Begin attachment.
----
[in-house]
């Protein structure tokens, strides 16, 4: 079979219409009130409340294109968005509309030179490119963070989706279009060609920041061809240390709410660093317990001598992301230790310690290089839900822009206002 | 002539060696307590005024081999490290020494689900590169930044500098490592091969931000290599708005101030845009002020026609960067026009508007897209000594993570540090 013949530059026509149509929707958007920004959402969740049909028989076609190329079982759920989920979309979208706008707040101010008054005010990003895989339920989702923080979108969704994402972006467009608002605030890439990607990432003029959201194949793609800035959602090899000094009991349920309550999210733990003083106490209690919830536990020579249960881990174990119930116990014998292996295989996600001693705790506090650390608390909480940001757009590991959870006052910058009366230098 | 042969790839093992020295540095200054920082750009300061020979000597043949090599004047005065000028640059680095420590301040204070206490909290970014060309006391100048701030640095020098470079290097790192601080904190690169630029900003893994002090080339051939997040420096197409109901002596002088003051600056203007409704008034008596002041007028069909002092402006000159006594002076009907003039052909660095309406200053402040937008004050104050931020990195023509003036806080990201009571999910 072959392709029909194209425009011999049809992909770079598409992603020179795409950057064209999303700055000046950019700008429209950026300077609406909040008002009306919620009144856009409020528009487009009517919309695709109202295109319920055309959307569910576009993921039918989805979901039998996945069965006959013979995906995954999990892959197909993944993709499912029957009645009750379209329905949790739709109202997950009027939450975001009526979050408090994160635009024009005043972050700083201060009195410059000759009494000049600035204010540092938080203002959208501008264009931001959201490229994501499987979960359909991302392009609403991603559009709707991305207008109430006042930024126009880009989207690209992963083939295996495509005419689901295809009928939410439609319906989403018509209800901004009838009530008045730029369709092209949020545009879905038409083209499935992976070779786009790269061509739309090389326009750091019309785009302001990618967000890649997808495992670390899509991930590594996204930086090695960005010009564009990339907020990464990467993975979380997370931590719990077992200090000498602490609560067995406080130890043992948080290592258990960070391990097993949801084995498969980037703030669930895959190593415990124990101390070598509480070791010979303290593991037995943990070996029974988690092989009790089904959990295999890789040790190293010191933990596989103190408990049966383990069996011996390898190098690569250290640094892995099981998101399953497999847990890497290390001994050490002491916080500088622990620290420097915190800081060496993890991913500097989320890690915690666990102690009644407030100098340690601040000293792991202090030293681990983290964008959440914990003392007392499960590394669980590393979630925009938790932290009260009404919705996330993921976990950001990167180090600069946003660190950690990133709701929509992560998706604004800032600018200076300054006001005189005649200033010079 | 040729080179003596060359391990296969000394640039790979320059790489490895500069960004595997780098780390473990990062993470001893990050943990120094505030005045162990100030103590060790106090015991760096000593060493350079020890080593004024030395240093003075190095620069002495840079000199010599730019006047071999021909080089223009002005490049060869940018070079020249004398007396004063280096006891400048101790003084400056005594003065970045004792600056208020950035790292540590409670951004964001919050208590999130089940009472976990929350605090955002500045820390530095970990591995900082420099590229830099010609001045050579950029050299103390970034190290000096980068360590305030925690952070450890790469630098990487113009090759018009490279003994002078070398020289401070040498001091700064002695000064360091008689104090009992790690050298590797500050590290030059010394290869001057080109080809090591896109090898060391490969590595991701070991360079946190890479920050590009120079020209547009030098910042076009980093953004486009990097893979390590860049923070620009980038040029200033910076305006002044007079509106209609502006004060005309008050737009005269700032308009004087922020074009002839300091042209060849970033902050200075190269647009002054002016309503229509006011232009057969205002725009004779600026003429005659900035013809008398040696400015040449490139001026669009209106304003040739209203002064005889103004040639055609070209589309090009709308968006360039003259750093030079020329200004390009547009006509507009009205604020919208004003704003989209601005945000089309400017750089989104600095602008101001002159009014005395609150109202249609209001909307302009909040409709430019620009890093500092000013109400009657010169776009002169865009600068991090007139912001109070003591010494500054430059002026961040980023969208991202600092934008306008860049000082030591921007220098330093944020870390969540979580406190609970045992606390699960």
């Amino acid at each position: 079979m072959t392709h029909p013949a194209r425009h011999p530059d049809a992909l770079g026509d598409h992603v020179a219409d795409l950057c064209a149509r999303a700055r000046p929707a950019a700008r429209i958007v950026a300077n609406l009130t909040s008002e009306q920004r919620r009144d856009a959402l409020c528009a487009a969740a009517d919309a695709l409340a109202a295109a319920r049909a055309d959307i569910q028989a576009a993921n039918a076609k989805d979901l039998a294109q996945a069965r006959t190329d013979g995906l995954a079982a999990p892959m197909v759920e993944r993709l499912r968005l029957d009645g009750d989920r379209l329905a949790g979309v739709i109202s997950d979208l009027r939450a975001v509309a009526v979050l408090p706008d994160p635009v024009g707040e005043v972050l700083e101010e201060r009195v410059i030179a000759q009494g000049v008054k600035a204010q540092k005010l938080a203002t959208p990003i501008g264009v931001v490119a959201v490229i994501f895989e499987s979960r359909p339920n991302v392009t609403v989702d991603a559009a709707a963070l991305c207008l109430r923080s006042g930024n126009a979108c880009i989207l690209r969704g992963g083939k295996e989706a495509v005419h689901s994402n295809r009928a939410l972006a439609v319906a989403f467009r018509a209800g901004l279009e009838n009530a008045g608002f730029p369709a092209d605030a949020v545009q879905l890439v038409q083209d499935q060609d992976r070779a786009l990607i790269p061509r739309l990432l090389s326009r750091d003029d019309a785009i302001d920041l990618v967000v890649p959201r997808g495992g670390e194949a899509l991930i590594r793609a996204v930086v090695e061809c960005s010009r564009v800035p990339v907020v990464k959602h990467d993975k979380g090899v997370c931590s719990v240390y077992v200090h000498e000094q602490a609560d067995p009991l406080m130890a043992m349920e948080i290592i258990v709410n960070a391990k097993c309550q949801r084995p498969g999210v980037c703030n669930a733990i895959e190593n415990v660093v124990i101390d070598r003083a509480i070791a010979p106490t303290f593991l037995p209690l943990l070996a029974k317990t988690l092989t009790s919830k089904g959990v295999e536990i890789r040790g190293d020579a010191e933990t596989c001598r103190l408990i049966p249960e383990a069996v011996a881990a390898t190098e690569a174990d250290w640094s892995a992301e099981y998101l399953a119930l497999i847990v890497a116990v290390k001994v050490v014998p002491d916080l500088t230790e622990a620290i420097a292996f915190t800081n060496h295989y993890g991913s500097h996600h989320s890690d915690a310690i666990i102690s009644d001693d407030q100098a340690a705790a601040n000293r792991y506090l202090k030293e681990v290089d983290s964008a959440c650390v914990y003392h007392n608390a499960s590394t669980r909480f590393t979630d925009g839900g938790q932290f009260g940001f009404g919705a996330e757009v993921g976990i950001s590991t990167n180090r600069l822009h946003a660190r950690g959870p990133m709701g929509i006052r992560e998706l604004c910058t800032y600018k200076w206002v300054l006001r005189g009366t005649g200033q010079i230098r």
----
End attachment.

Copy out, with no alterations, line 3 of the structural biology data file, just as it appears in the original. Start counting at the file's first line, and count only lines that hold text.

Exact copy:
């Amino acid at each position: 079979m072959t392709h029909p013949a194209r425009h011999p530059d049809a992909l770079g026509d598409h992603v020179a219409d795409l950057c064209a149509r999303a700055r000046p929707a950019a700008r429209i958007v950026a300077n609406l009130t909040s008002e009306q920004r919620r009144d856009a959402l409020c528009a487009a969740a009517d919309a695709l409340a109202a295109a319920r049909a055309d959307i569910q028989a576009a993921n039918a076609k989805d979901l039998a294109q996945a069965r006959t190329d013979g995906l995954a079982a999990p892959m197909v759920e993944r993709l499912r968005l029957d009645g009750d989920r379209l329905a949790g979309v739709i109202s997950d979208l009027r939450a975001v509309a009526v979050l408090p706008d994160p635009v024009g707040e005043v972050l700083e101010e201060r009195v410059i030179a000759q009494g000049v008054k600035a204010q540092k005010l938080a203002t959208p990003i501008g264009v931001v490119a959201v490229i994501f895989e499987s979960r359909p339920n991302v392009t609403v989702d991603a559009a709707a963070l991305c207008l109430r923080s006042g930024n126009a979108c880009i989207l690209r969704g992963g083939k295996e989706a495509v005419h689901s994402n295809r009928a939410l972006a439609v319906a989403f467009r018509a209800g901004l279009e009838n009530a008045g608002f730029p369709a092209d605030a949020v545009q879905l890439v038409q083209d499935q060609d992976r070779a786009l990607i790269p061509r739309l990432l090389s326009r750091d003029d019309a785009i302001d920041l990618v967000v890649p959201r997808g495992g670390e194949a899509l991930i590594r793609a996204v930086v090695e061809c960005s010009r564009v800035p990339v907020v990464k959602h990467d993975k979380g090899v997370c931590s719990v240390y077992v200090h000498e000094q602490a609560d067995p009991l406080m130890a043992m349920e948080i290592i258990v709410n960070a391990k097993c309550q949801r084995p498969g999210v980037c703030n669930a733990i895959e190593n415990v660093v124990i101390d070598r003083a509480i070791a010979p106490t303290f593991l037995p209690l943990l070996a029974k317990t988690l092989t009790s919830k089904g959990v295999e536990i890789r040790g190293d020579a010191e933990t596989c001598r103190l408990i049966p249960e383990a069996v011996a881990a390898t190098e690569a174990d250290w640094s892995a992301e099981y998101l399953a119930l497999i847990v890497a116990v290390k001994v050490v014998p002491d916080l500088t230790e622990a620290i420097a292996f915190t800081n060496h295989y993890g991913s500097h996600h989320s890690d915690a310690i666990i102690s009644d001693d407030q100098a340690a705790a601040n000293r792991y506090l202090k030293e681990v290089d983290s964008a959440c650390v914990y003392h007392n608390a499960s590394t669980r909480f590393t979630d925009g839900g938790q932290f009260g940001f009404g919705a996330e757009v993921g976990i950001s590991t990167n180090r600069l822009h946003a660190r950690g959870p990133m709701g929509i006052r992560e998706l604004c910058t800032y600018k200076w206002v300054l006001r005189g009366t005649g200033q010079i230098r």